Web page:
I turn on the lights in my tiny shop, waiting for the marketplace to fill up with the usual crowd of people. As I pour my favourite green tea in the chipped beige mug I bought when I first inherited the place, I hear the tea kettle whistling upstairs and the quiet pattering of footsteps, alerting me that the kids are getting ready for school and that my wife is preparing their breakfast. I look around my shop, admiring the floors with their simple checkered black and white pattern, and the dull brown wallpaper, which I can see is already peeling off in the corners of the room. Then, the shelves come into view, so narrow and weak, displaying my worthless merchandise: glass. All types. Everywhere. Glass vases, glass statues, glass plates, although it’s hard to notice with all the dust that has accumulated on their surfaces due to years of neglect and poor-maintenance. But despite all that, I wouldn’t change a thing. This shop meant a lot to my father, so as long as I own the place, it will always look the same. Then, as expected, I hear the Fajr Salat, preached by the Maulanas at the local Mosque. Finally, it’s morning. He should be here soon.
I’ve known it for a long time now that business is declining, that if I paid the boy the usual 25 Rial he deserves that I would have to put my house on sale. Or worse, force my wife to go find work and leave our five kids to starve. And yet every time he walks up to me in his clean white chador and cotton trousers, matching his glowing smile, a potent feeling overwhelms me. He’s different from the other boys, yes younger and more naïve, but also more alive, more idealistic. During a time of economic recession and war in the darker parts of Iran, it amazes me that the boy remains almost entirely unaffected. Here he comes now. Wait, something’s different. He’s different. By the looks of his saddened, dry face, I can tell that he has spent the past few hours weeping, and the bruises on his fists, with their intensifying purplish-black colour, do nothing to help the situation.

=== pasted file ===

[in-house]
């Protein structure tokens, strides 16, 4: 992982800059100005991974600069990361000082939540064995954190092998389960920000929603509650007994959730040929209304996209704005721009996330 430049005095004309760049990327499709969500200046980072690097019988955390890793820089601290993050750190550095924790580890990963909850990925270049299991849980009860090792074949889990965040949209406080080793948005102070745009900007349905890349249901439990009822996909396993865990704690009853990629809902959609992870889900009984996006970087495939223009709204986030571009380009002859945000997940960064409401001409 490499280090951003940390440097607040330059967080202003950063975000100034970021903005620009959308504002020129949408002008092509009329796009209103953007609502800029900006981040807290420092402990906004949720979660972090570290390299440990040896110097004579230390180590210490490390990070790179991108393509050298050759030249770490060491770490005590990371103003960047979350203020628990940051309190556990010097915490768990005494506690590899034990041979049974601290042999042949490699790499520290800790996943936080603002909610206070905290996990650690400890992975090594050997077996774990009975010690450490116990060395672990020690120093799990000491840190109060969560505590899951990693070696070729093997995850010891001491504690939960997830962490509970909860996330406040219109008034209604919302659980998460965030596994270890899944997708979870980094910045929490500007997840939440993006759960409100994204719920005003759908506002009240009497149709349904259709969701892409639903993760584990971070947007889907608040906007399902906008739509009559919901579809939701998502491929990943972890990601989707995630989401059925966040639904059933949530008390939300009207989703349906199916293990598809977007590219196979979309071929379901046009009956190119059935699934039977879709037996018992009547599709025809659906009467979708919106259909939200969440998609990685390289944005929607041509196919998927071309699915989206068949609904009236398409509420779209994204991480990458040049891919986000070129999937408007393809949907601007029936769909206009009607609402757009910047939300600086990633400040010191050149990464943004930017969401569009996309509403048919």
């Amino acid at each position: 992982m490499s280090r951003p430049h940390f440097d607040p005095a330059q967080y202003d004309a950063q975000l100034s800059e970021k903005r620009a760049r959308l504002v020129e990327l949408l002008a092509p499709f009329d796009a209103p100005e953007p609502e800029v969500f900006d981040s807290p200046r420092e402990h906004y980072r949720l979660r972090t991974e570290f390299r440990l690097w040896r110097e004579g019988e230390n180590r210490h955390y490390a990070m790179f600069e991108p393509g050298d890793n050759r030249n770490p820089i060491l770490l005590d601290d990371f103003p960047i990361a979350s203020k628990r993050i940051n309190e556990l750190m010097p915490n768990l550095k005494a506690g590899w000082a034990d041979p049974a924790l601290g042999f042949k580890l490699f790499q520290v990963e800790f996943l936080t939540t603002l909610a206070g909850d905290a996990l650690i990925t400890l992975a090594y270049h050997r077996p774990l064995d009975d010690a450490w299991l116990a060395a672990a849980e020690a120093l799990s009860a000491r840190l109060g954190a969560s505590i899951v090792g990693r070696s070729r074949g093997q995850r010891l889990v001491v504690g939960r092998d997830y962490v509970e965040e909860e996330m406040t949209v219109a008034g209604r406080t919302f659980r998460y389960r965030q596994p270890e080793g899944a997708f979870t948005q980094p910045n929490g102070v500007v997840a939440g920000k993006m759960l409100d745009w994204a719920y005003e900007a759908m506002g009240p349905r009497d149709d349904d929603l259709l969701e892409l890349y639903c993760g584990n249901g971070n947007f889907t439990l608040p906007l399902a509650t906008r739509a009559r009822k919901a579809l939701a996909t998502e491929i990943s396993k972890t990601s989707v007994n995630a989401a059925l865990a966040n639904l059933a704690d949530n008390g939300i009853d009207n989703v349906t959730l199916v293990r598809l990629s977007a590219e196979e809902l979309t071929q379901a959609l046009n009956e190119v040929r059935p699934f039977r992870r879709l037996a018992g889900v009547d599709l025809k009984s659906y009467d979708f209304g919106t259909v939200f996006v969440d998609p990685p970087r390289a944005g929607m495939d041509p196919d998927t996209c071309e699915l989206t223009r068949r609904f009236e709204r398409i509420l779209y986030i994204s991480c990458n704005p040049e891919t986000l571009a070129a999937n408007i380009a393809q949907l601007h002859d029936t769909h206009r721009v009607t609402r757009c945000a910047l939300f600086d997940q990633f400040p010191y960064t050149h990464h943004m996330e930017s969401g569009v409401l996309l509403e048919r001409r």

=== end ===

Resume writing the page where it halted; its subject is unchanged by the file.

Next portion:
“What happened, Aasir? Tell me everything, beta.” For a second, Aasir looks at me and I can see that he has something he desperately wants to say, but instead, he simply shakes his head and starts toward his station. Before he actually moves though, I stop him to take a good look at his fractured fists. Considering that, to my understanding, Aasir has never gotten into a fight at the ripe age of eight, I immediately knew that something or someone had to have done something really bad for him to have gotten that mad. That’s when I remembered our conversations about his papa.
“What did he do this time? Did he try to hit you?” “No, I tried to hit him,” Aasir muttered quietly. “Why would you do that, Aasir? That is so unlike you.” “He found another woman… he left me and mama this morning.” I could see by the quiver in his lips that the boy wanted to cry again, to release all of his sorrow and self-pity, but instead, he remained firm. In that moment, it wasn’t Aasir who I saw in front of me. It was me, the younger version at least. I saw a boy with the strength and courage of a man at war fighting for his country. I saw a boy who honoured his responsibilities in life and never backed down when things got…